From his flat high in Divis Tower on the Falls Road, Brendan Hughes looked down on the city he bombed. He pointed to a car hire firm, owned by a wealthy unionist businessman in the 1970s, and one of the IRA's prime commercial targets.
"We bombed that place so many times, yet he kept re-opening it. I respected him for not giving up," said Hughes. In the end, Hughes' heart was broken by the belief that the leadership of the movement he served for three decades had given up the goals he still cherished.
Visiting the former Belfast Brigade OC in the tiny, threadbare flat where he spent his last years was always an emotional experience. The war, and the peace, had left him with indelible physical and mental scars. A slight figure in a Che Guevara t-shirt, he chain-smoked and drank to ease the pain of what he called "the sell-out", but it never really worked.
As I'd leave his flat, he'd hand me pages of thoughts he'd scribbled down on Sinn Féin, poverty in republican areas, the Middle East conflict, and Catholic Church child abuse scandals. An atheist, he wanted the Church – not the IRA – disbanded.
Nicknamed 'the Dark', Hughes had been a ruthlessly committed paramilitary. His gun battles with the British entered republican folklore. Yet he was a complex man, displaying a compassion often missing in republican ranks.
Once, he'd a chance to kill a young British soldier in Leeson Street. The terrified soldier cried for his mother: "I stood over him with a .45 aimed at his head. I could have pulled the trigger and sent him to eternity. But morally and emotionally, I wasn't able to end his life. He was a mere child, so frightened."
Later, Hughes was haunted by the faces of IRA colleagues whom, he believed, had died for nothing. He'd spend days crying in his flat. A photo hung on the wall of Hughes in Long Kesh, with his best friend, Gerry Adams, arms around each other. "I loved him. I'd have taken a bullet for Gerry. I probably should have put one in him," Hughes said.
He accused the leadership of abandoning republicanism for "personal power" and said the GFA (Good Friday Agreement) stood for 'got f**k all'. He'd developed left-wing politics as a teenage merchant seaman. Entering African ports, he was appalled by the poverty he saw. He gave boxes of the ship's supplies to locals.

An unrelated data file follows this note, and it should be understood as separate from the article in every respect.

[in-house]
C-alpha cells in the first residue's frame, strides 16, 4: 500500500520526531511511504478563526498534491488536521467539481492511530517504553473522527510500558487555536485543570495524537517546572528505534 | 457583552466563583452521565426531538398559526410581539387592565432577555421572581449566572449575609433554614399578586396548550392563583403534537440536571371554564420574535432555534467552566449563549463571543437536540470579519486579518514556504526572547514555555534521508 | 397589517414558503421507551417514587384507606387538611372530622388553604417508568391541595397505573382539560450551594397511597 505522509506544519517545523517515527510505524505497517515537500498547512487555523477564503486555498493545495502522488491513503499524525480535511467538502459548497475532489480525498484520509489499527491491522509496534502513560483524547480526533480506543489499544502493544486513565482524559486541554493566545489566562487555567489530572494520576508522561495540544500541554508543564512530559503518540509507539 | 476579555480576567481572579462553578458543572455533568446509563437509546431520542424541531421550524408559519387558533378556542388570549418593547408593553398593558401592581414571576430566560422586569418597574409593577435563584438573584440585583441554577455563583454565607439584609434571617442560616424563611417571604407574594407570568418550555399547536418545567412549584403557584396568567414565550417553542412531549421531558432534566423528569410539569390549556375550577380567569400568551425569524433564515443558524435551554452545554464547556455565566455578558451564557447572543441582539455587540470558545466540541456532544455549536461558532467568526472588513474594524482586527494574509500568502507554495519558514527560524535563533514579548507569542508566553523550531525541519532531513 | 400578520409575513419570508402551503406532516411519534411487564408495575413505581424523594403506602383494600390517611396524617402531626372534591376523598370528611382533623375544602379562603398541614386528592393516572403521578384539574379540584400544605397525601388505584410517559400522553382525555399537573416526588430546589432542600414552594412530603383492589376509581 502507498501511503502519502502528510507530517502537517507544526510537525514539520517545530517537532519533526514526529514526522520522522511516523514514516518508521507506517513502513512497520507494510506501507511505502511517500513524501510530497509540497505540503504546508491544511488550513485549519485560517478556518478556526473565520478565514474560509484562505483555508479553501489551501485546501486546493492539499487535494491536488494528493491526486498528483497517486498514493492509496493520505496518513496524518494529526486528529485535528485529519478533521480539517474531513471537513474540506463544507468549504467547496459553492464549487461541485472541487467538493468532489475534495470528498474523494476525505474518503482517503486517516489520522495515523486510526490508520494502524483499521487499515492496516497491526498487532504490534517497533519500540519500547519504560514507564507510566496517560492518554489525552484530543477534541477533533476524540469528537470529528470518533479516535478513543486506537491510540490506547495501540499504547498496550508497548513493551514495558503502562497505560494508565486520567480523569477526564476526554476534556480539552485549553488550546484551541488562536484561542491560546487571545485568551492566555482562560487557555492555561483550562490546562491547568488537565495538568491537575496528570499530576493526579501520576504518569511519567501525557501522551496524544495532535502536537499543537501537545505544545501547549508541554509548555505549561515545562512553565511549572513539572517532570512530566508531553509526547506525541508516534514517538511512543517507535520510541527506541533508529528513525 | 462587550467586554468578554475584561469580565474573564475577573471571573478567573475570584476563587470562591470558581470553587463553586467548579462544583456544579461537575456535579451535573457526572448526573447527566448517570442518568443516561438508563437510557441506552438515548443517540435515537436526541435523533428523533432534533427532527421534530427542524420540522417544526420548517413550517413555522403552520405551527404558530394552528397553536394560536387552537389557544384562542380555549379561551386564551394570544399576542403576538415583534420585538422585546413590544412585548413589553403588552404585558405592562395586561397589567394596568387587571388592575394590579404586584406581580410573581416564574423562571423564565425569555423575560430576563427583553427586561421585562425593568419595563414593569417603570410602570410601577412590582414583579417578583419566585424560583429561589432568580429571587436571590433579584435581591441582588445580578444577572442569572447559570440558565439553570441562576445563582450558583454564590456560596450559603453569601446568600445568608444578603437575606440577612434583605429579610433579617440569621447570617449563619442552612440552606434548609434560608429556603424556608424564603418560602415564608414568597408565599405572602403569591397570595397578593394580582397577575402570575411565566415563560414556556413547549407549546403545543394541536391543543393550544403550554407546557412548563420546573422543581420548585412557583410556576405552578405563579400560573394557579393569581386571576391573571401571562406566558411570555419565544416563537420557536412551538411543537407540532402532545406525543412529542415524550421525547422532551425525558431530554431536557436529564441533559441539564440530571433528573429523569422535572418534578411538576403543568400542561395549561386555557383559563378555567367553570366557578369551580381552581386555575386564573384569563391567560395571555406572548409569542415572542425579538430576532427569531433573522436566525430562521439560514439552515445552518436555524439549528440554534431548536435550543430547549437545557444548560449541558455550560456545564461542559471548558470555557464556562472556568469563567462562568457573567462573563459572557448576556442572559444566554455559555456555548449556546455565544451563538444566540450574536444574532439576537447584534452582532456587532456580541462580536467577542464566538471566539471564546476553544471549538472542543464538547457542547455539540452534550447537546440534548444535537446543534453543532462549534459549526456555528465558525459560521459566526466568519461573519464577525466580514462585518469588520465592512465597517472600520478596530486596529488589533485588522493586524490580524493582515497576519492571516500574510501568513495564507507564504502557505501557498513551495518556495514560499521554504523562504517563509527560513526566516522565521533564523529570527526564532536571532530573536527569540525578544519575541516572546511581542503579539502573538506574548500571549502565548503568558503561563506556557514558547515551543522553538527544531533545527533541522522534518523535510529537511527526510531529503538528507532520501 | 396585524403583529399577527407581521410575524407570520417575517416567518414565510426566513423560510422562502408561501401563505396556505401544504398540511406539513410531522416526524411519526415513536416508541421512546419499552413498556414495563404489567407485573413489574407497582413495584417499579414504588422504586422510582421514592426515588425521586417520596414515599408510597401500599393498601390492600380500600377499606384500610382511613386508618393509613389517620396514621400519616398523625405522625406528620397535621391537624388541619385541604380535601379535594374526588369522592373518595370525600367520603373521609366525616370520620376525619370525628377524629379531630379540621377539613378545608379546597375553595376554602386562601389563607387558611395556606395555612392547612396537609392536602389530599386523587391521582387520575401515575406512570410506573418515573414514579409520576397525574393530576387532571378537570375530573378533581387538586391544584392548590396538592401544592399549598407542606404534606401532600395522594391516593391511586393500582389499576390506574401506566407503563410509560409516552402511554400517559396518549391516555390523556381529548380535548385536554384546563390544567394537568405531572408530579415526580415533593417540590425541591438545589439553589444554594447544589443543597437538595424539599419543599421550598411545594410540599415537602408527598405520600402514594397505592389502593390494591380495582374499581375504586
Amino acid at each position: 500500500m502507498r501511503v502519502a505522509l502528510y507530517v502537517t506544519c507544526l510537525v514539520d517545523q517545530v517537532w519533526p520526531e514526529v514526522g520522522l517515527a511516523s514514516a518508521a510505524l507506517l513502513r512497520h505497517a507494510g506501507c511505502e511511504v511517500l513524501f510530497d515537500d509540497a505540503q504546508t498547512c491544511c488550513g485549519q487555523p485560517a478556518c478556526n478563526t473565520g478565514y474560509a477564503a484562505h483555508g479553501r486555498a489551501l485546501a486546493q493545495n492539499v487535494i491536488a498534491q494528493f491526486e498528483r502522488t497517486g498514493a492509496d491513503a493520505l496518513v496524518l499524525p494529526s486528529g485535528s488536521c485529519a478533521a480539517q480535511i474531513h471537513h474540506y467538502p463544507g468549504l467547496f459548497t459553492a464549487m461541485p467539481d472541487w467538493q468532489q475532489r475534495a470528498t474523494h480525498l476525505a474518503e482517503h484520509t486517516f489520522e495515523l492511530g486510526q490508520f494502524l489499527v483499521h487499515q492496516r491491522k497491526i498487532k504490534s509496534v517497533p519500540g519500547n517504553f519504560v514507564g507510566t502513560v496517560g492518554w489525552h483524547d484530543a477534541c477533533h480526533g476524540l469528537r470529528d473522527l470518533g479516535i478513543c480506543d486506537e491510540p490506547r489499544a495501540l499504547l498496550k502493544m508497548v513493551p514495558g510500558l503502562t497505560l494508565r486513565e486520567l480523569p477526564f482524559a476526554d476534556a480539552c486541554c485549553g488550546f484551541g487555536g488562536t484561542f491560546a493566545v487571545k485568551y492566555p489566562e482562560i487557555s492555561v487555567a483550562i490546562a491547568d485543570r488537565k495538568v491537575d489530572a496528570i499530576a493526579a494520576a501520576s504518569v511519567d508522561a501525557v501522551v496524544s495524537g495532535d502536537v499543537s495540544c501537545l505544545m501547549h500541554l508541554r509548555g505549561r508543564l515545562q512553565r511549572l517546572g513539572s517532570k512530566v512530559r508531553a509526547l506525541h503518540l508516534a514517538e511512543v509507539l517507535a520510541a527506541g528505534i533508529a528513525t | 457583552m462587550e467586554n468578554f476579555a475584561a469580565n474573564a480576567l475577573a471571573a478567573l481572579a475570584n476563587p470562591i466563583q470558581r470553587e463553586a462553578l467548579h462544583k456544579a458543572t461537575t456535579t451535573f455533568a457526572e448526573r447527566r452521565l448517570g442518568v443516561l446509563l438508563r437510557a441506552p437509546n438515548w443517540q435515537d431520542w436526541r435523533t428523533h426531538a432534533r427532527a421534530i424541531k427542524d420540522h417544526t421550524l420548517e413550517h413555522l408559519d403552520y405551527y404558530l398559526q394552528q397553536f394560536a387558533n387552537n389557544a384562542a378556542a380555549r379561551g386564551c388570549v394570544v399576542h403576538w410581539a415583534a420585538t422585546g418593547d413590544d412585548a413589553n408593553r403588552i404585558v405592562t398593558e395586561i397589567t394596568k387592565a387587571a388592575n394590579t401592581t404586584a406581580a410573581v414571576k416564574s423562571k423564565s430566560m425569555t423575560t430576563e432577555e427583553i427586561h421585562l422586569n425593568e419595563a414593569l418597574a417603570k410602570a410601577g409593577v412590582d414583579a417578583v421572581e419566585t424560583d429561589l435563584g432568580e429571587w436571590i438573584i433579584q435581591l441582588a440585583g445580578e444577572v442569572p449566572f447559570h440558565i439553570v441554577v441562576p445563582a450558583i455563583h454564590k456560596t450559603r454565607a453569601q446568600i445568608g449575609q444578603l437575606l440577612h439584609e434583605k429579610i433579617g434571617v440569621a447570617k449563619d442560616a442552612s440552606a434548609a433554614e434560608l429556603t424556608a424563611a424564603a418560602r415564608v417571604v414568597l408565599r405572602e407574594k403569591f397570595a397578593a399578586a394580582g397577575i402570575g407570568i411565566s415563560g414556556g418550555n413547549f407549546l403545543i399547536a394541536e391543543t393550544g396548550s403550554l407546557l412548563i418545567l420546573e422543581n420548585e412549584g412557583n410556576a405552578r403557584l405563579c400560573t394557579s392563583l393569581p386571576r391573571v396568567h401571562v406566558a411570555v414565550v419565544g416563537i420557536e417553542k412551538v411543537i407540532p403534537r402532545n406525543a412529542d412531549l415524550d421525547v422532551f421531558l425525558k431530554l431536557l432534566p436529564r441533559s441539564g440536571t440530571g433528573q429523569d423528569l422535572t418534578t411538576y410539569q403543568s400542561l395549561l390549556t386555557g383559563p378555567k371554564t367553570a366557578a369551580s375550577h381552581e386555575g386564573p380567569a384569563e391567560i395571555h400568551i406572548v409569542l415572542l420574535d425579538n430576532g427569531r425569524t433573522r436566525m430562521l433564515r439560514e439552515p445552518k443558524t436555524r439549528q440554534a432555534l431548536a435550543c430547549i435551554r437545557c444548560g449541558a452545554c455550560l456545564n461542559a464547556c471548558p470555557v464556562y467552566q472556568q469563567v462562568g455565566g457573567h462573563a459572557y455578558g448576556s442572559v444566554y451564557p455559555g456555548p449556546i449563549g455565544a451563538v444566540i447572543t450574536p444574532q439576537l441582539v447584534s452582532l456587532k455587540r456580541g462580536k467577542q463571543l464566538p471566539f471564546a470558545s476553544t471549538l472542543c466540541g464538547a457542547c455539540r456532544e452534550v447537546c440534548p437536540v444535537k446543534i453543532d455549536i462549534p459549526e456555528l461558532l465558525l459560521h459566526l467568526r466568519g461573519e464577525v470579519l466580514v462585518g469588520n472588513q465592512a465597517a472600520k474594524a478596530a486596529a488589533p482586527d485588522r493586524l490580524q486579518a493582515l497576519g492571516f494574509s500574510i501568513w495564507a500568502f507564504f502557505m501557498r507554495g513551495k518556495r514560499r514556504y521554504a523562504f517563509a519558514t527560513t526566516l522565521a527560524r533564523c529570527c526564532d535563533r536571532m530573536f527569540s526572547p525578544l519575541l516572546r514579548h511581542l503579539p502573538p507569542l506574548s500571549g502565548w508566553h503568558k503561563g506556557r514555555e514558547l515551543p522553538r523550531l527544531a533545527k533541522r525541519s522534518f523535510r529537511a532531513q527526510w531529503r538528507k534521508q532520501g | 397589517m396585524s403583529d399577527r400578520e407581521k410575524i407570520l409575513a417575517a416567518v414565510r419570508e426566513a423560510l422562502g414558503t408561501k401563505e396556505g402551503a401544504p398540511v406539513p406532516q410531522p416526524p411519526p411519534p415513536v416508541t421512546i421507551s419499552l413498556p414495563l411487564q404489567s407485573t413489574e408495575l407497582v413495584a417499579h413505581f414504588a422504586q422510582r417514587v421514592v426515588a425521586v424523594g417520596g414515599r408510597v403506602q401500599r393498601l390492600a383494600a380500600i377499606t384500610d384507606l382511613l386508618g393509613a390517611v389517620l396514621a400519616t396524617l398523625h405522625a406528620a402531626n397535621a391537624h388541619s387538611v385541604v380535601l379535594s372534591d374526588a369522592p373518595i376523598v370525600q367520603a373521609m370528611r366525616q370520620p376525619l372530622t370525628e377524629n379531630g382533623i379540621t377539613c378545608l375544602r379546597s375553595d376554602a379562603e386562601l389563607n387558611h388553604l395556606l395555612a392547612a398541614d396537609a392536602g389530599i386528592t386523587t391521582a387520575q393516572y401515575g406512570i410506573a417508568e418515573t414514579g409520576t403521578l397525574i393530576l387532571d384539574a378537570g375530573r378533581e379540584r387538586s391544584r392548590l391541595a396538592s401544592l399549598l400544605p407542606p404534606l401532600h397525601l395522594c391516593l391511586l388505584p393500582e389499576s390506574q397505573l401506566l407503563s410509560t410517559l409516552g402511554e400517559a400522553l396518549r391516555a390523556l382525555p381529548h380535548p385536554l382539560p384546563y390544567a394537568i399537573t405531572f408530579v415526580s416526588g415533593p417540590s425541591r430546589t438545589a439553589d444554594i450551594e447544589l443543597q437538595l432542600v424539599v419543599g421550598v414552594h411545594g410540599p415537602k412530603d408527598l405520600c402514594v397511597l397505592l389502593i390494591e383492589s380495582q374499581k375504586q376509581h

He joined the IRA in 1969 and was jailed in 1973. He soon escaped, rented a house in the affluent Malone Road, dyed his hair, and donned a suit and tie. He became businessman Arthur McAllister, travelling around Belfast in disguise, coordinating the IRA campaign.
Eventually, his cover was blown. He spent 13 years in jail and 53 days on hunger-strike. On release, he rejoined the IRA. He worked for internal security but became suspicious of the 'department' which, it has since been revealed, included high-placed British agents.
His first clash with the leadership came when he complained of the £20 a day wages paid to ex-prisoners by a large west Belfast building contractor. An Official IRA member, shocked to see 'the Dark' carrying bricks and sweating in a ditch for a pittance, was told by the boss: "He's cheaper than a digger."
When Hughes tried to organise a strike, he was offered £25 a day on condition he not tell the others. "I told (the boss) to stick it up his arse and I never went back. I wrote an article about it for Republican News but it was censored."
His wife had become involved with another man when he was in jail. Other prisoners urged him to give her a hard time. Hughes apologised to her for "always having put the movement first", and told her to be happy.
While others of his rank secured holiday homes and businesses after the IRA ceasefire, Hughes survived on disability allowance. Just last month, he was left without heating until another ex-prisoner lent him an electric fire.
He craved solitude, visiting the pub in the quiet of early afternoon, and coming home to watch Channel Four's Deal or No Deal. Prison had left him with arthritis. He was prone to chest infections and started to go blind. He didn't eat well and neglected to take his medication. Political disillusionment had weakened his will to live.
.In 1995, he was approached by army council member, Brian Keenan, who expressed discontentment with Adams and McGuinness and asked for help in devising a new military strategy. Hughes was interested but thought it a false approach to have him reveal his hand.
While he remained against the peace process, he came to believe all opposition should be peaceful and 'armed struggle' was pointless. Despite his militancy, Hughes' outlook wasn't narrow. He was chuffed when, years after jail, a Protestant prison officer tracked him to Divis. They went for a drink.
Two years ago, he visited Cuba to see the Sierra Maestra where Che had fought. He loved the locals and was angry the authorities barred them from hotels reserved for Westerners. In solidarity, he refused to enter.
He died, aged 59, after total organ failure. His ashes will be scattered on the Cooley Mountains, his parents' grave, and the Falls Road IRA garden of remembrance. The last of the writings he gave me conveyed his inner torment: "I go to bed in pain, I wake in the middle of the night in pain, I get up in pain. What the f**k was it all about?"